13-year-old fashion designer gets picked up by Nordstrom

When you talk to Isabella Rose Taylor about her designs, it's hard to remember she's only 13 years old.

"I think my clothes stay pretty young. It's not too mature," Taylor said.

She's had that confidence since she was 8 years old, reports CBS News correspondent Vanita Nair, around the same time she started sketching designs and creating dream boards.

"After I first made one, I really just loved seeing that on my wall every day, and it was just really motivating," Taylor said.

She said her first dream board "definitely" told her she wanted to be a designer.

Born in Austin, Texas, Taylor has always been drawn to art. Her parents enrolled her in a gifted school where they were told she qualified to be a member of Mensa, the high IQ society. Around the same time they sent her to her first sewing camp.

"I think my parents saw how committed I was when I tried to sew a collection that summer," Taylor said.

The first few professional dresses she made with her name on it proved to be popular.

"I did a trunk show at a couple boutiques and I sold out most of my stuff. So, I just put all of my things online and started selling online," she said.

Suddenly her designs, which were already being showcased in Austin, got a global following. Well-known designers like Charlotte Ronson began mentoring her and offers started rolling in.

At one point, she turned down a boutique's offer.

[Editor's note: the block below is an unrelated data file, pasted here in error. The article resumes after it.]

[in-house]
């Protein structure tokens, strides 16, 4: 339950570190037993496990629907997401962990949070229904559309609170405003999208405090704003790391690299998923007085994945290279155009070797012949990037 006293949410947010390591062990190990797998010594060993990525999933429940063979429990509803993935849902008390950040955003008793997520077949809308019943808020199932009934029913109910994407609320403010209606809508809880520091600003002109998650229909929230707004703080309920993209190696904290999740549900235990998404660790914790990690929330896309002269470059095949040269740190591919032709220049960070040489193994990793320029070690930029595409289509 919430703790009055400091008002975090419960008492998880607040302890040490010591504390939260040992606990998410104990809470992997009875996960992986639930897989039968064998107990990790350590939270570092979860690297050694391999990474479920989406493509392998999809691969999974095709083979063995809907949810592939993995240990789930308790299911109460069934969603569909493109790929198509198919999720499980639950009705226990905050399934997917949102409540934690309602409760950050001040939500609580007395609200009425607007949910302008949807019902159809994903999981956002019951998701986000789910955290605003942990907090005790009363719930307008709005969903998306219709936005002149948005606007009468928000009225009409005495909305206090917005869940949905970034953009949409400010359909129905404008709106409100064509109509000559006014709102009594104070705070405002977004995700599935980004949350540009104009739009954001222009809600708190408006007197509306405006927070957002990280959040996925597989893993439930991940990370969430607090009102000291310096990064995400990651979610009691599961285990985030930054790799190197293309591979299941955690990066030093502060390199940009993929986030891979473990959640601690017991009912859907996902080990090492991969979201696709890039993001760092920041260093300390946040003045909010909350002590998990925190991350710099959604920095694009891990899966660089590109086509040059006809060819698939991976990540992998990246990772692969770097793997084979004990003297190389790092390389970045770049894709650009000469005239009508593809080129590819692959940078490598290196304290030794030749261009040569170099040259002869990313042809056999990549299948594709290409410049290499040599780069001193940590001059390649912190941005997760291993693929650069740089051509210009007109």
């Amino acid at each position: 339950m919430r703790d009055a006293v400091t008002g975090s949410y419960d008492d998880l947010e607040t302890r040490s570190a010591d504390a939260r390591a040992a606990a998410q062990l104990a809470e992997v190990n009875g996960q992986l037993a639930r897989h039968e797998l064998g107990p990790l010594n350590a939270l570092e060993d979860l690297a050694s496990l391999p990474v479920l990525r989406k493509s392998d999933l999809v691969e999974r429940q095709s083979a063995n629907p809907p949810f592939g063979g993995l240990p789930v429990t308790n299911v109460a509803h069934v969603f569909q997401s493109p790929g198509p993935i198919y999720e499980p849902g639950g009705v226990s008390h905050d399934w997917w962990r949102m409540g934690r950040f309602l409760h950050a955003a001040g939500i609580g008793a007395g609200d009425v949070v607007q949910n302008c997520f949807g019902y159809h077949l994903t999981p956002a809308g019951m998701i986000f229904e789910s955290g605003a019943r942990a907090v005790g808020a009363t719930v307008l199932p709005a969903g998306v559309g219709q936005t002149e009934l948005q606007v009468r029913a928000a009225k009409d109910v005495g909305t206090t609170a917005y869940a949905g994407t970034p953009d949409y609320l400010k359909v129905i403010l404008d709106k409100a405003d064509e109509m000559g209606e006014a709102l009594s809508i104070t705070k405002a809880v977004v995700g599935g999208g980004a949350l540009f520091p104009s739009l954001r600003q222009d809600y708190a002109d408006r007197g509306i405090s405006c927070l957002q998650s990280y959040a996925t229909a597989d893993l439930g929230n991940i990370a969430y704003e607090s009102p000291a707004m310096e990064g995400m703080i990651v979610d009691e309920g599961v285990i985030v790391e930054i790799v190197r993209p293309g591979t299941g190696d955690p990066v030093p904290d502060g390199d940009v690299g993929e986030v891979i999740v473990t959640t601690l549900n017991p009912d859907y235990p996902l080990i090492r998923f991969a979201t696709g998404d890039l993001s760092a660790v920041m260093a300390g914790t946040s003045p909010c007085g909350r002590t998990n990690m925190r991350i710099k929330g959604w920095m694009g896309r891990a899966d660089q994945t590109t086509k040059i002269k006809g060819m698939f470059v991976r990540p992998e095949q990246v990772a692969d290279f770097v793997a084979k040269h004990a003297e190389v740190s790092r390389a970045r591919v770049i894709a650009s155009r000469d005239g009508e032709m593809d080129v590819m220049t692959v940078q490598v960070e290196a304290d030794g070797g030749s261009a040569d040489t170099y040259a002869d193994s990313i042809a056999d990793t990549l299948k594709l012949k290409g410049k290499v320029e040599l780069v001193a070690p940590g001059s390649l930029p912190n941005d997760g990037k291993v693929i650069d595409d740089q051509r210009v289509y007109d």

"It was a hard decision to make because it was a really prestigious boutique, but they actually wanted to place my line in the kids section, and that was just something I didn't feel comfortable doing because it's not just changing sizing, it's also changing the branding," Taylor said.

The branding toward kids her own age is exactly what attracted Nordstrom. They ordered 13 pieces from her collection to put in stores across the nation, making Taylor one of the youngest designers for a major retailer ever. She will also be featured at New York Fashion Week in September.


"I understand that I do have a lot of novelty, but eventually one of my goals is to not have it not all be about my novelty and have it be people appreciating my designs," Taylor said.

When asked what she tells other young people about her achievements, she offered some advice.

"I always talk about setting goals. Don't limit yourself, like, let your mind dream as big as it can. And ask for help because a lot of people will give you such great advice and wisdom. And I would not be where I am without that advice from all these people," she said.

Isabella says it's been a dream come true -- one she envisioned five years ago.